Trying tasks for county’s tourism chief
Susan Sutton’s job as El Dorado County Tourism Director is at once challenging and frustrating. the county, says Sutton, has so many things to offer – but the average person doesn’t realize that.
“Reporters come visit all the time, and of course I tell them about the big attractions,” said Sutton. “They want to see Apple Hill, Coloma and Lake Tahoe. But the thing is, they want to do it all in one day.
“Well, of course, we never get out of Apple Hill in the first day. It takes a long time to look at all of this county. People just don’t realize how much we have.”
Sutton herself didn’t appreciate all that El Dorado County had to offer until she landed the job as Tourism Director two years ago. She grew up in the San Francisco Bay Area (Concord), but never stopped on the West Slope during frequent drives to Lake Tahoe.
“The main stop was Sacramento, and then it was on to Tahoe,” she said. “We never saw the stuff in between.”
It wasn’t until Sutton spent a vacation in Germany that things began to be placed into motion for an eventual understanding of the back roads of El Dorado County.
“In Germany, I went on every tour that was available,” she said. “I learned to live in Europe on a shoestring, and I liked that. But the main thing that impressed me was the tour guides. I decided that was what I wanted to do.”
When she got back to the U.S., she got a job doing ad sales with the Sacramento Bee. Part of her territory included El Dorado County, and she soon began discovering all that it had to offer.
El Dorado County -or at least the bulk of it – is easy to miss if you’re shooting along U.S. Highway 50. The bounty of agricultural, historical, ranching and recreational points of interst are almost too numerous to mention … but hold on. Sutton will mention them if you give her time.
“It wasn’t long before I found all of these wonderful wineries, and I took my first trip to Apple Hill,” she said. “I discovered whitewater rafting. I went crazy. I didn’t even know it was there. We used to drive by all this stuff.”
When the job as Tourism Director opened, she applied. Now, she calls herself “Director of Fun. I get to go out and have fun all day. It’s great.”
But Sutton is also focused. One of her main strategies in her game plan for El Dorado County tourism is to link the West Slope to the Lake Tahoe Basin.
“Lake Tahoe is a part of this county,” she said. “For years they have been thought of as a separate entity; you either went to Tahoe, or you did gold panning in Coloma.
“What I’m trying to do is promote the West Slope as Lake Tahoe’s wine country. San Francisco has Napa, and Tahoe has the West Slope. When we put together vacation packages, we want to market the East and West Slope as one vacation destination. Both places have so much to offer. Where else can you get all this stuff?
“We have this mountain between us; the West Slope people and the Tahoe people really don’t know each other,” she said. “I want to change that. A lot of people here think of Tahoe as just the casinos. It’s more than that, of course.”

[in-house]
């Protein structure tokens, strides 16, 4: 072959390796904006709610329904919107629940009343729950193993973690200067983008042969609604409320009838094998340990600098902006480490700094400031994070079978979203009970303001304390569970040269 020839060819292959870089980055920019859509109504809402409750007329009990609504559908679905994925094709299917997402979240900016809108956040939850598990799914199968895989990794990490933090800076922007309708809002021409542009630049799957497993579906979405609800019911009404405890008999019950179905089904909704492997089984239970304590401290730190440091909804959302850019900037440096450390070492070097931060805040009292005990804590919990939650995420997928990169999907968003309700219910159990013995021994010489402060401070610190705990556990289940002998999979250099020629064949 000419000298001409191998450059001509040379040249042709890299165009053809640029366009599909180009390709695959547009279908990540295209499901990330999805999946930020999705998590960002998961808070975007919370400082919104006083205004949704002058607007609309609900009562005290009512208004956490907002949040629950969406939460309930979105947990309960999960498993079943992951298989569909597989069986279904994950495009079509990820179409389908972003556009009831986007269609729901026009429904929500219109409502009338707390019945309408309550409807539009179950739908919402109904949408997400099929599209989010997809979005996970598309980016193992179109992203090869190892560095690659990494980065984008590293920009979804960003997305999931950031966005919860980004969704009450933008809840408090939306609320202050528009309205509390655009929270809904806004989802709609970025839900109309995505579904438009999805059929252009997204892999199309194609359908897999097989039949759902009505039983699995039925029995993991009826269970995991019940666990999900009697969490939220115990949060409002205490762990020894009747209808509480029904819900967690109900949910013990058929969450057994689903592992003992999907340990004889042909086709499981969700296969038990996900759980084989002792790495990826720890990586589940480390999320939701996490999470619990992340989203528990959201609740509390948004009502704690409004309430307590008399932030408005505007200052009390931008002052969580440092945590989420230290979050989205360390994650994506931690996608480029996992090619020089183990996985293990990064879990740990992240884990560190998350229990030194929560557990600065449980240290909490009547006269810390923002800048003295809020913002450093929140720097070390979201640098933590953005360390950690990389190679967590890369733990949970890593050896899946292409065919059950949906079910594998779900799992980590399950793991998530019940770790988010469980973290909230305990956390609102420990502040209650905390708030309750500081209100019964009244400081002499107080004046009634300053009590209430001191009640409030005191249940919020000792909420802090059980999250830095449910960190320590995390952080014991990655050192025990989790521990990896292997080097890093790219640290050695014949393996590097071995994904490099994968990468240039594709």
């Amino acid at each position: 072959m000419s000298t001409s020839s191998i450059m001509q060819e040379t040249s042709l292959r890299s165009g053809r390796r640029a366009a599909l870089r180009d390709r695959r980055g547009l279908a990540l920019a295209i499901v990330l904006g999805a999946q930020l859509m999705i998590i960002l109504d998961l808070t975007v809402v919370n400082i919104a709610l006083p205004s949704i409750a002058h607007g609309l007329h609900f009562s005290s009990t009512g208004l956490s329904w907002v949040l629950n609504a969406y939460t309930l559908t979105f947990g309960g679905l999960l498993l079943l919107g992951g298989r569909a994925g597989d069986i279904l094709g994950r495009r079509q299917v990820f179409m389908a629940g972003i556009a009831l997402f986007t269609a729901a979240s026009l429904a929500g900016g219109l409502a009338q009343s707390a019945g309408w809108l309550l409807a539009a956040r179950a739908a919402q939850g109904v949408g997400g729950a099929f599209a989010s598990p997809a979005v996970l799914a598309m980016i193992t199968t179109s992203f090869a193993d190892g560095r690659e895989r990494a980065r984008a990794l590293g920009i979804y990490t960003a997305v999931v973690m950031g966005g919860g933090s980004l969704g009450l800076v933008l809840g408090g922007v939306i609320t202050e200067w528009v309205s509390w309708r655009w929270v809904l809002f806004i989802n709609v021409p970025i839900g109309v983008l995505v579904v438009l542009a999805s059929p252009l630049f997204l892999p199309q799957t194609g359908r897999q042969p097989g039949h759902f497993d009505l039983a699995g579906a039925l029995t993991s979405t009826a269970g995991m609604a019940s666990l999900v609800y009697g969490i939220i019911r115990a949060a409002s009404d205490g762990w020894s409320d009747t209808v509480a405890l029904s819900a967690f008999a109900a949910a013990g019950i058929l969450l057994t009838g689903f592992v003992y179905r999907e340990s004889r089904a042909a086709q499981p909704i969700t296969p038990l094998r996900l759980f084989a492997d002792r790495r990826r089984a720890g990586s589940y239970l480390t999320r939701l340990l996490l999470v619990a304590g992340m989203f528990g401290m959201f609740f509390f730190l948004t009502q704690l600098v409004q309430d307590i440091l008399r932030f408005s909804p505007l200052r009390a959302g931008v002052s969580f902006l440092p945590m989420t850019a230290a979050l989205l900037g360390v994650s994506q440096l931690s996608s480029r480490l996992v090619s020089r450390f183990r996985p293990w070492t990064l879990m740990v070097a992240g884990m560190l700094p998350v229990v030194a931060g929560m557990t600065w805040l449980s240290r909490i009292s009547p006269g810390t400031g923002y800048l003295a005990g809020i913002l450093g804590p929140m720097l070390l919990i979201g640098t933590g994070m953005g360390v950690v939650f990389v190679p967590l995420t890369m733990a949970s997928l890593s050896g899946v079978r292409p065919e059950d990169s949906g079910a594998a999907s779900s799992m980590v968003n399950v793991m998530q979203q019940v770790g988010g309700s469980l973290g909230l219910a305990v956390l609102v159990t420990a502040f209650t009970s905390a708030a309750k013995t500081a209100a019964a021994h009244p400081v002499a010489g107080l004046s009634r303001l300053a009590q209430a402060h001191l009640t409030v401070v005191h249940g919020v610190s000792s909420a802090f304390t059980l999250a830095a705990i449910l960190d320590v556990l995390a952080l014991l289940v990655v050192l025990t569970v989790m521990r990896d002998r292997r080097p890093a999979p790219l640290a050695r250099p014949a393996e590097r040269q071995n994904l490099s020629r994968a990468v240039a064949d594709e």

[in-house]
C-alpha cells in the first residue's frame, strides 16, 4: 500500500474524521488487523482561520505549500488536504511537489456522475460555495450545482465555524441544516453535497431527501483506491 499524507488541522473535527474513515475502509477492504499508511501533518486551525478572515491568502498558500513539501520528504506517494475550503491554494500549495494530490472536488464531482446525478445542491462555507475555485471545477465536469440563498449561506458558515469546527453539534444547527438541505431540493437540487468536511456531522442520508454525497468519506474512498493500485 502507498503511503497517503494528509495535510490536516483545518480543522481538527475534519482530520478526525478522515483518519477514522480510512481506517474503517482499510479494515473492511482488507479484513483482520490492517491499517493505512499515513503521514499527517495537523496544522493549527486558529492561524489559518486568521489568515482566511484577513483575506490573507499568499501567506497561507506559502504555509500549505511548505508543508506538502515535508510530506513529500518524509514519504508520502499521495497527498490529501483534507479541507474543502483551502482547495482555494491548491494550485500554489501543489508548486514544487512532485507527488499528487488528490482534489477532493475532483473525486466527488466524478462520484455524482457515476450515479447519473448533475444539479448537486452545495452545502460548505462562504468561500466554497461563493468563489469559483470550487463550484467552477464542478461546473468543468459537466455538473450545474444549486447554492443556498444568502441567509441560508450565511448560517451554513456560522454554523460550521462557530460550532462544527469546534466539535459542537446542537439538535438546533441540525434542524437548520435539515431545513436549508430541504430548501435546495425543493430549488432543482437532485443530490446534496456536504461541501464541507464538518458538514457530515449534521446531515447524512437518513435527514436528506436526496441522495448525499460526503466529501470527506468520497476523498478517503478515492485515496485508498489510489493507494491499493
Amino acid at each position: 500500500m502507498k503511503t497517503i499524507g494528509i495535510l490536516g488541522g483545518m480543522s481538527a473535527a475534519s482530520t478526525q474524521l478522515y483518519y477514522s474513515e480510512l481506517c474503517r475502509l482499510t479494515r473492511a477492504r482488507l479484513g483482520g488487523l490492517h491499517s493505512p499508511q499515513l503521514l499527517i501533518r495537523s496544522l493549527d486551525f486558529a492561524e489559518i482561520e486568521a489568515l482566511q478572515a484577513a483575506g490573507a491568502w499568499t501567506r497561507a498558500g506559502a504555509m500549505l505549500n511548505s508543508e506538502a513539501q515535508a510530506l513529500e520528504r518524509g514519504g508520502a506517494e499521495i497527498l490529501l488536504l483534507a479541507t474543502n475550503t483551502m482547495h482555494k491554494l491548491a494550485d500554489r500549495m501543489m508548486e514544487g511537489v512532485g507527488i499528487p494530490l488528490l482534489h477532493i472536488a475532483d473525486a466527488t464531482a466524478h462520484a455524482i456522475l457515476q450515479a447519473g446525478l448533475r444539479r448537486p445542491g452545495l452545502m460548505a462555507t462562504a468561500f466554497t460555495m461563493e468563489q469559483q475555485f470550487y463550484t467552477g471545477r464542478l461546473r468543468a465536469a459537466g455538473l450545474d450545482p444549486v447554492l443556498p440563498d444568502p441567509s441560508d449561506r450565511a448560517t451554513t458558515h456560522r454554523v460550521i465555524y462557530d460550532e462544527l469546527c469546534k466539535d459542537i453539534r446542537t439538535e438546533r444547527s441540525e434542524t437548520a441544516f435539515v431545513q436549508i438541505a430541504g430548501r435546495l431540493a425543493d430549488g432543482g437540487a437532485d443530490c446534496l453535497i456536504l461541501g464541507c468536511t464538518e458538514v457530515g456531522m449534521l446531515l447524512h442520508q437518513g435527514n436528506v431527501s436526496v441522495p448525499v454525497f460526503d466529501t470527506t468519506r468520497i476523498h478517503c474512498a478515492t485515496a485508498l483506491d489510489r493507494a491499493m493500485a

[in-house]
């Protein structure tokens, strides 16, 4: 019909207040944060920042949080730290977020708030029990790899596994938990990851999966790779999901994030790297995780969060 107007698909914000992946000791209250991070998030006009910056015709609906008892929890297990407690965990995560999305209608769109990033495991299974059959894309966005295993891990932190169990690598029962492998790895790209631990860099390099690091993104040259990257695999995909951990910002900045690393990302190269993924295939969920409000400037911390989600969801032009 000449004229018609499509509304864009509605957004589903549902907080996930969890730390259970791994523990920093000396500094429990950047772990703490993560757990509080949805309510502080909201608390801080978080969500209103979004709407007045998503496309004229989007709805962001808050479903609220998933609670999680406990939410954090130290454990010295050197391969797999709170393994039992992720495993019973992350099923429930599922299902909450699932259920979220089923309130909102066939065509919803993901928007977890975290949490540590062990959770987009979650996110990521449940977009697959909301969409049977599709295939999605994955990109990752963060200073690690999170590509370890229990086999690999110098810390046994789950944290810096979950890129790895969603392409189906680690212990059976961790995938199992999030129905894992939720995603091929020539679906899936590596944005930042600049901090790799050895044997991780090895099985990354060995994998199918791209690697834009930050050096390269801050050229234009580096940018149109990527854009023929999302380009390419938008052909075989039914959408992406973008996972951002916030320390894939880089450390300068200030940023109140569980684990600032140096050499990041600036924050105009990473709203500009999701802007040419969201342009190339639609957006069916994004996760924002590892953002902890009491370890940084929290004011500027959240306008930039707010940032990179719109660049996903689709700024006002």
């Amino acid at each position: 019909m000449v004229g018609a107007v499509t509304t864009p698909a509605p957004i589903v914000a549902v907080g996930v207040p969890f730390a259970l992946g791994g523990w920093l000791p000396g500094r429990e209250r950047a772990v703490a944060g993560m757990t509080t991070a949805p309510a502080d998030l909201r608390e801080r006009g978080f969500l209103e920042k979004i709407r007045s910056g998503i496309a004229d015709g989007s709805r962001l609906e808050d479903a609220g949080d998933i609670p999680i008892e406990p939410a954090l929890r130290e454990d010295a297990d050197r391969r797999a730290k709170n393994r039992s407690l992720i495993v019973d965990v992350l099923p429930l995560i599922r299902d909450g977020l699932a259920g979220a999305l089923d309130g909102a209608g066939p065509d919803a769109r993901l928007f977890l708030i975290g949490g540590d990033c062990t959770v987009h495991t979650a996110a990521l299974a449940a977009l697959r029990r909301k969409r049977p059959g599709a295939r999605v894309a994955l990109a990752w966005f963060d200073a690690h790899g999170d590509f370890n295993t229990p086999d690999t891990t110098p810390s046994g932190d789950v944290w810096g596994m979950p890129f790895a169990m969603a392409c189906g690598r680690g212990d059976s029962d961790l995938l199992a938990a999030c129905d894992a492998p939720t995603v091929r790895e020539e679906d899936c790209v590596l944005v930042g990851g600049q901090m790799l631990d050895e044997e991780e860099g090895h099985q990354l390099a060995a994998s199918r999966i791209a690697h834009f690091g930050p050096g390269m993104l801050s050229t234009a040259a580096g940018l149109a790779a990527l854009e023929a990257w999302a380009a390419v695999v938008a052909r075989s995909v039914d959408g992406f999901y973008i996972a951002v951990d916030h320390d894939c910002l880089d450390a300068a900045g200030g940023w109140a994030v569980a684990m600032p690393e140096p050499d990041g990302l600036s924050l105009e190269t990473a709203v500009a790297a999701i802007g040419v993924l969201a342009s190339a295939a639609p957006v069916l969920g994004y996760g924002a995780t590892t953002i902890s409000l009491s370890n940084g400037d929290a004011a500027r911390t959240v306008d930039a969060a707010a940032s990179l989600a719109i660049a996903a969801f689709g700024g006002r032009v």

According to Sutton, the tourism industry has been tracking a definite trend over the past decade – call it a return to family values.
“People are getting tired of the theme park experience,” she said. “According to the statistics, people are desperately looking to get back to old-time values. Nearly 80 percent of the leisure travel market are nuclear families who are looking for bonding experiences. They’re tired of the cost and the crowds associated with big-time theme parks.”
Of course, this line of reasoning can seem a bit self-serving, coming as it is from the Director of Tourism of a county which doesn’t have a major theme park.
But it cannot be denied that El Dorado County’s family-friendly appeal has been a hit in recent years – more than 500,000 tourists roamed the Apple Hill area in 1998, and whitewater rafting tours on the West Slope bring in about 90,000 people per season.
The county’s burgeoning wine industry alone is enough to make the rest of teh state sit up and take notice. El Dorado County’s 18 wineries are responsible for about $50 million to the local economy on an annual basis, with retail wine sales alone accounting for about $15 million last year.
“Tourism (at the wineries) is up, and it’s increasing all the time,” said Frank Latcham, owner of Latcham Vineyards and Granite Springs Vineyards in the south county area near Fairplay.
“Most of the people coming in these days, you can’t really call them tourists anymore,” he said. “A lot of them are coming in from the Sacramento area for day trips. And about 25 percent of out business comes from Lake Tahoe and Nevada, just making a day out of it.”
A merger of sorts between the West Slope and Tahoe would help both economies, according to Sutton.
“People staying in Tahoe could come down and do a wine tour,” she said. “Or someone visiting Gold Rush towns could drive up and go boating on the lake. It seems to me that there’s a huge market out there for vacation packages of this sort.”
It might also help residents of the two slopes to better understand each other in regards to county government issues.
“That’s my job,” Sutton said. “Bringing people together. When I take people out on drives I say ‘Fasten your seat belts and get ready for some fun.’ And they do.”
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